SB 2071 died in committee in February 2021.
Two companion bills in New York have been introduced this year related to plastic straws. A207 and S1505 would allow restaurants to only provide single-use plastic straws unless requested by a customer. The legislation otherwise prohibits restaurants from providing customers with single-use plastic straws or single-use plastic stirrers. Further, the bill specifies that restaurants providing compostable straws or stirrers to customers must have access to curbside food waste collection for composting.
The bills define a restaurant as any diner or other eating or beverage establishment that offers food or beverages for sale to the public, guests, members, or patrons, whether consumption occurs on or off the premises.
Neither bill has advanced this session.
In July, Governor Daniel McKee signed House Bill 5131/ Senate Bill 155 into law. The new law prohibits a food service establishment from providing a single-use plastic straw to a consumer unless the consumer requests it. The bill will take effect January 1, 2022, and tasks the director of health with promulgating and adopting rules and regulations to enforce the new plastic straw ban.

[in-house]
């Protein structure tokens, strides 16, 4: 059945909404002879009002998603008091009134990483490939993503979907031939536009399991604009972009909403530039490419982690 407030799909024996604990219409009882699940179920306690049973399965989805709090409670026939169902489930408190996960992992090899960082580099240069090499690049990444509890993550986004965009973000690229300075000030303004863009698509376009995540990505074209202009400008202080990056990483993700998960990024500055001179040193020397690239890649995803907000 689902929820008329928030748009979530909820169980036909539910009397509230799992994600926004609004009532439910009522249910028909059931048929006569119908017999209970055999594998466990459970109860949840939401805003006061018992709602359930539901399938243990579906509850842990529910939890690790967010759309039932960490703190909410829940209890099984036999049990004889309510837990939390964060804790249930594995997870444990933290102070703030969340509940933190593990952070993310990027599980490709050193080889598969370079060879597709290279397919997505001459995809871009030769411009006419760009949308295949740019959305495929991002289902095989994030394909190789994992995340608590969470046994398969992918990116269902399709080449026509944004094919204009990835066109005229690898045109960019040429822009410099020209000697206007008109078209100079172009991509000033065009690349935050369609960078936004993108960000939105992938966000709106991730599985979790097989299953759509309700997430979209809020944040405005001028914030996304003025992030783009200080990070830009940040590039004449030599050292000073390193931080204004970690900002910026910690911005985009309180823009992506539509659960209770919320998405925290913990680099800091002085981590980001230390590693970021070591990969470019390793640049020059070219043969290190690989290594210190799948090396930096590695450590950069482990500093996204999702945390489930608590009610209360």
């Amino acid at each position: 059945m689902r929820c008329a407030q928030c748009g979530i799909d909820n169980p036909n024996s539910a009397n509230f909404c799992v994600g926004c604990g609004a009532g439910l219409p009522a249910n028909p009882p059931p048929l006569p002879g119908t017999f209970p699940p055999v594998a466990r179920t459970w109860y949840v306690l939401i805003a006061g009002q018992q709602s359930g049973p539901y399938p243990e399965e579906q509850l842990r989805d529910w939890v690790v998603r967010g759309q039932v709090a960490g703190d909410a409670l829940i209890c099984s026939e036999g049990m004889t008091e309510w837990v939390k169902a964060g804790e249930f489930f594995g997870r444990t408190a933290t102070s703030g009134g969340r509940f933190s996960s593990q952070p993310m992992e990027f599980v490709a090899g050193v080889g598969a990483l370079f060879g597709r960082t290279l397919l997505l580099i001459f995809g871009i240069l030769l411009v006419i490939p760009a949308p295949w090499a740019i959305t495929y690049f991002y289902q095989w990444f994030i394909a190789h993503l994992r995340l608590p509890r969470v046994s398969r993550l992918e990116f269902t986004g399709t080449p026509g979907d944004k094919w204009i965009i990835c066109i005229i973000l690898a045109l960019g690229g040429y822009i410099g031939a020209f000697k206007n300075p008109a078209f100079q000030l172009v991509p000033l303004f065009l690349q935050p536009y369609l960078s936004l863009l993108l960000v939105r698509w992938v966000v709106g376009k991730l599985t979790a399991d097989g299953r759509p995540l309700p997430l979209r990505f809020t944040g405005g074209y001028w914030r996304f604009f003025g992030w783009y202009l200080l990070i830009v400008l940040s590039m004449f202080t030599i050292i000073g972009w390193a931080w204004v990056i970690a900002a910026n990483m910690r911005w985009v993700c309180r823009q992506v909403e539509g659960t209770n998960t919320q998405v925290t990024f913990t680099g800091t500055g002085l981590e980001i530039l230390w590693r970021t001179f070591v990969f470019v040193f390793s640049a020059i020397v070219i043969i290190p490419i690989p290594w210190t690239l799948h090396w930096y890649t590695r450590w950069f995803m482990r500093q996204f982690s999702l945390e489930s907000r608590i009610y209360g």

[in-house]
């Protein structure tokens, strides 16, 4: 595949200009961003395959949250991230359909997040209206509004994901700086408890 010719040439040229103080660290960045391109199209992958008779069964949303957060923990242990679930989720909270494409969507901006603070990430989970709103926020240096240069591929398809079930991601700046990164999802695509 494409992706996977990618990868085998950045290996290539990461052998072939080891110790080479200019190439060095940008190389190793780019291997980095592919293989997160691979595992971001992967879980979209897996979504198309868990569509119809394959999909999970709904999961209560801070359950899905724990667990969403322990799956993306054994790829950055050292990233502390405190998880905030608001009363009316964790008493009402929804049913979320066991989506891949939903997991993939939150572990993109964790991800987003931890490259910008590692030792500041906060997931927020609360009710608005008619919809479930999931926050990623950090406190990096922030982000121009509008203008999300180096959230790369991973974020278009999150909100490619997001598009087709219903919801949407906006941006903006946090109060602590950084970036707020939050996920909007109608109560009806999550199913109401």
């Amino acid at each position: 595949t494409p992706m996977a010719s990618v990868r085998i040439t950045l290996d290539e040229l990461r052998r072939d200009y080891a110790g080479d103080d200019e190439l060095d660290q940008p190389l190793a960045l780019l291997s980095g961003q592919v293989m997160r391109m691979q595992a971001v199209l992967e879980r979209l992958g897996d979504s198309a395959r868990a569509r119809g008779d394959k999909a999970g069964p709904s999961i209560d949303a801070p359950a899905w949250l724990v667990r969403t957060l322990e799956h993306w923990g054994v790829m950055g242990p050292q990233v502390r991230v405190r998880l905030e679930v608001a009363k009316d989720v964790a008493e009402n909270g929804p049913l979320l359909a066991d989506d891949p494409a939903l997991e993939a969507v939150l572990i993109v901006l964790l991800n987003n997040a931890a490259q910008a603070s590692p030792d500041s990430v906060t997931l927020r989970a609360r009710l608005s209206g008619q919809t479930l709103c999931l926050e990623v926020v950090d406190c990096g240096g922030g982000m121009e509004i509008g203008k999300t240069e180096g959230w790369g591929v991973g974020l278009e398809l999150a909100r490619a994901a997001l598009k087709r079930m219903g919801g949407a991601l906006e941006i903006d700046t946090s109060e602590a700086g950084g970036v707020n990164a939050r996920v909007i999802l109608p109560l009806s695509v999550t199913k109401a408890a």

Rhode Island’s new plastic straw ban defines a “single-use plastic straw” as a single-use, disposable tube made predominantly of plastic derived from either petroleum or a biologically based polymer, such as corn or other plant sources, used to transfer a beverage from a container to the mouth of the person drinking the beverage. Single-use straws, under the bill, do not include a straw made from non-plastic materials, including, but not limited to, paper, pasta, sugar cane, wood, or bamboo.
The bill further defines a “food service establishment” as any fixed or mobile restaurant, coffee shop, cafeteria, short-order cafe, luncheonette, grill, tearoom, sandwich shop, soda fountain, tavern; bar, cocktail lounge, night club, roadside stand, industrial feeding establishment, cultural heritage education facility, private, public or nonprofit organization or institution routinely serving food, catering kitchen, commissary or similar place in which food or drink is prepared for sale or for service on the premises or elsewhere, and any other eating or drinking establishment or operation where food is served or provided for the public with or without charge.